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*The brackets show the quantity of the states examined and the position of Georgia in the ranking as compared to the states examined in the last year As for the data of Doing Business, FactCheck studied this issue in the previous article as well. Doing Business

annually publishes the ranking of 189 countries in terms of the business environment. The publication is the joint research of the World Bank and the International Finance Corporation (IFC) and analyses the regulations and the procedures concerning the start-up of business, international trade, tax payment and liquidation. The ranking is based upon ten respective indicators.

According to Doing Business

for 2014, Georgia occupies the eighth position of the 189 states in terms of the ease of doing business. Georgia has climbed up a notch as compared to the last year.

Conclusion According to the Global Competitiveness Report for 2013-2014, Georgia climbed up five notches as compared to the last year and occupies the 72nd

position out of the 148 states in the report.

In the current year’s ranking, Georgia has in fact improved its positions in 48 of the 114 components in comparison to the other states, including the property rights component. In this component, Georgia’s assessment (Index) has increased as well; however, since the Prime Minister also spoke about the data of the last year, we also took into account the Index of 2013. The current Index for Georgia exceeds the indicators of the last three years, equals the data from 2009-2010 and is less than the Index of 2009-2010. Therefore, the Prime Minister is right when speaking about the improvement in terms of property rights as compared to the last year; nevertheless, his statement is less accurate in the part where he claims that the improvement had been witnessed in comparison to the previous years as well.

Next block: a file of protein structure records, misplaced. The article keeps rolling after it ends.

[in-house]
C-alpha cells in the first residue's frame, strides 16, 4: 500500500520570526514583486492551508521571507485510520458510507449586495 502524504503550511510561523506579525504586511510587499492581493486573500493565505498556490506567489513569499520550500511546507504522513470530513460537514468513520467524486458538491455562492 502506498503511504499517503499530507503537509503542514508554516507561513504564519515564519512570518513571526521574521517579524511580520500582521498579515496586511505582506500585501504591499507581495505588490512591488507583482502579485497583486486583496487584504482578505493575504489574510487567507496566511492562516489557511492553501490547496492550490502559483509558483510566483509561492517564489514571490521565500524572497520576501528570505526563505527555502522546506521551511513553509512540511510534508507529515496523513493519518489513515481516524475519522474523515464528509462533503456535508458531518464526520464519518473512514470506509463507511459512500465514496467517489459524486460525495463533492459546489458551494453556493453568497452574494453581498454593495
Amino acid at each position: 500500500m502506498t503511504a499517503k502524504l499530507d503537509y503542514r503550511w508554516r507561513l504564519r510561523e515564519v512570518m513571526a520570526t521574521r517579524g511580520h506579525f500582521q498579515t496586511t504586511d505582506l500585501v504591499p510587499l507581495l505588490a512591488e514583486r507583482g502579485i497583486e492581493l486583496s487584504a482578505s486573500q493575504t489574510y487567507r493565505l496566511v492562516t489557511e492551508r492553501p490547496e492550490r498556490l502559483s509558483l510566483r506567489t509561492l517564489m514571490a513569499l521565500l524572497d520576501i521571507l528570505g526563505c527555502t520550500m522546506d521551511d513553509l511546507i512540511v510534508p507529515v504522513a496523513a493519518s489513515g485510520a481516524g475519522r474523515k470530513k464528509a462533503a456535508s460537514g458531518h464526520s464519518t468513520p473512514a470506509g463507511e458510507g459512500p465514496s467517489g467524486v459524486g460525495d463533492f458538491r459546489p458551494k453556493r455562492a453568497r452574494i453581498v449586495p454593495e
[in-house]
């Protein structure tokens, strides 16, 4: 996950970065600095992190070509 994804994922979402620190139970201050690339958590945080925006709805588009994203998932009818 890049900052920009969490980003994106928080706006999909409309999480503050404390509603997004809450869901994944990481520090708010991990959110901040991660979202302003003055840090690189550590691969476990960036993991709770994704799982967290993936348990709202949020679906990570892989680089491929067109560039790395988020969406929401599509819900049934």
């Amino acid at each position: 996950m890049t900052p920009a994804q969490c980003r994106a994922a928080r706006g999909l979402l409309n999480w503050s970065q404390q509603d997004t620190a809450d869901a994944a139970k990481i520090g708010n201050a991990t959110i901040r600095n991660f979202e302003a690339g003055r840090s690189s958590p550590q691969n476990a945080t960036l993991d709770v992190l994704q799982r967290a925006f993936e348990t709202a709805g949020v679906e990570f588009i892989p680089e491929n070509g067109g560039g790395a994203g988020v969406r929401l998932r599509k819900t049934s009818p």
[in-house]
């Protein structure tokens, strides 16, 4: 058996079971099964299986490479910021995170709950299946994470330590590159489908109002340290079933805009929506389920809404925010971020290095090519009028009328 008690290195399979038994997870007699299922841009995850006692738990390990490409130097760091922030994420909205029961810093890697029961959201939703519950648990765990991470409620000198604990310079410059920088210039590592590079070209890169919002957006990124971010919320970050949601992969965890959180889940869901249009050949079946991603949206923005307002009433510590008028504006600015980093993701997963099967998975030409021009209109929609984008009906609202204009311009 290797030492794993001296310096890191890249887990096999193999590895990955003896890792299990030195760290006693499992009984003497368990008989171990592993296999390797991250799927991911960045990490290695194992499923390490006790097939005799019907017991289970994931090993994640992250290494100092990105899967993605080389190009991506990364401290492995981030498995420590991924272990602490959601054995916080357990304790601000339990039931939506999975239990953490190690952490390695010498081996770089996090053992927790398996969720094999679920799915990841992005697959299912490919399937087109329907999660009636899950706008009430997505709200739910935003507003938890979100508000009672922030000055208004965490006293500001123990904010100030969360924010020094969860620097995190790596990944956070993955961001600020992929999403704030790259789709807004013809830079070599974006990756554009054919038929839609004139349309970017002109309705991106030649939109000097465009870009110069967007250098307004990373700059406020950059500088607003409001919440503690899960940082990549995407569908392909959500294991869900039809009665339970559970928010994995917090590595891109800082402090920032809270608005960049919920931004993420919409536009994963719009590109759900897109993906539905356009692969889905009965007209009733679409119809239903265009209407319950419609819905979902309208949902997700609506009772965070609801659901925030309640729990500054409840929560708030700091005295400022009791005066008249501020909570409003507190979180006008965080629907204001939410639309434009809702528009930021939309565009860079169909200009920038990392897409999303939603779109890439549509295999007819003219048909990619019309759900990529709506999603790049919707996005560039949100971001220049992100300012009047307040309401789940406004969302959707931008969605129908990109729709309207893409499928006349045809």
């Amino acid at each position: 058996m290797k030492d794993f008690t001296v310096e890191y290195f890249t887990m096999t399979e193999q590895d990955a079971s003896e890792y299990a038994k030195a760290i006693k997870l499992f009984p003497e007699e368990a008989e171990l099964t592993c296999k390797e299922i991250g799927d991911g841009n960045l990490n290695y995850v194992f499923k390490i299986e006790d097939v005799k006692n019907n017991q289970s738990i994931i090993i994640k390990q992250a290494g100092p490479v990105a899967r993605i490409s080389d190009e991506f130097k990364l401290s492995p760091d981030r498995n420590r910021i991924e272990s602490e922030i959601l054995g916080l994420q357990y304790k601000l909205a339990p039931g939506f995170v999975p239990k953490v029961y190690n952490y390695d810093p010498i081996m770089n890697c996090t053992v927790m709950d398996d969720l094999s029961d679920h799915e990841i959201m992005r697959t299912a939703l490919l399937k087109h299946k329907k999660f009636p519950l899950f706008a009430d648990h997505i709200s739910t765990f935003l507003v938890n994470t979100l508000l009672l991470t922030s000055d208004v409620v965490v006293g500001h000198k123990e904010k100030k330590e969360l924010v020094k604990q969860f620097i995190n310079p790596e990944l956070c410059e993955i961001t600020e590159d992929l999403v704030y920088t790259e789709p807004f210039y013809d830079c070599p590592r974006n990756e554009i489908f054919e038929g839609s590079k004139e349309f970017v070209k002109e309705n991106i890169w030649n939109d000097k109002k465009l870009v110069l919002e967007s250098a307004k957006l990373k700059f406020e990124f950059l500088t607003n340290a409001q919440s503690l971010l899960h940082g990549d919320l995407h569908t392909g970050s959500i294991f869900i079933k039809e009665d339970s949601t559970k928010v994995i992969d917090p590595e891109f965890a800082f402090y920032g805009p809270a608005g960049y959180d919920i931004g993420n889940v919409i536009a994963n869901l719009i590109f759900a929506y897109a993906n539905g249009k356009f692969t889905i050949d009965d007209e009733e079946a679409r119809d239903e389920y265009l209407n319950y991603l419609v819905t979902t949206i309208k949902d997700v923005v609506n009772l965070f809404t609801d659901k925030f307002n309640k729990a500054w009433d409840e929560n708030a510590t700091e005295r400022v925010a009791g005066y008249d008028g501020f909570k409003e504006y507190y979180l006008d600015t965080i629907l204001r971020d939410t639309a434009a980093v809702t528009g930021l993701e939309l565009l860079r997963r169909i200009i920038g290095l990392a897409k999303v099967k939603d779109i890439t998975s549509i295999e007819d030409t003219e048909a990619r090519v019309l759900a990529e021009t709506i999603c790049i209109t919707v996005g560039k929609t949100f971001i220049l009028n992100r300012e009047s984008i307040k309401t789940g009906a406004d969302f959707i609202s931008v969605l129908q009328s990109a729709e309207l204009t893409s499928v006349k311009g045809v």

Additionally, the enhancement of the country’s positions in respect to the other states does not always mean that the state has an actual progress in those directions. The ratings of a state can improve in a certain component although the assessment of the abovementioned component (Index) may deteriorate if compared to the previous year. In this case, the Prime Minister speaks about the improvement made in 48 components. This notwithstanding, Georgia’s assessment (Index) became worse in five components as compared to the last year.

It is also possible that the assessment of a state may improve in certain components but its position in the ranking may get worse which is most probably caused by the progress made by the other states.

Overall, in terms of the assessment index, Georgia has seen progress in 50 of the 114 components, its indices worsened in 34 and remained the same in 24. As compared to the other states, Georgia has improved its ranking in 48 components, as was underlined by the Prime Minister, however it deteriorated in 49 components and remained the same in 11 which is also a very important detail even though overlooked by the Prime Minister.

As for the data of Doing Business, the 2014 report

shows Georgia occupying the eighth position of the 189 states in terms of the ease of doing business. This position improved by one notch as compared to the last year.

Therefore, FactCheck concludes that Irakli Gharibashvili’s statement:  “Property rights are protected in Georgia as never before. This is confirmed by the international ratings as well and is respectively reflected by the improved ranking of Georgia in the Global Competitiveness Report of the World Economic Forum for 2013-2014. In particular, Georgia has climbed up five notches in the abovementioned index. According to the report, Georgia has improved its positions in 48 sub-components out of 114. According to Doing Business, Georgia occupies the eighth position in terms of doing business,” is HALF TRUE.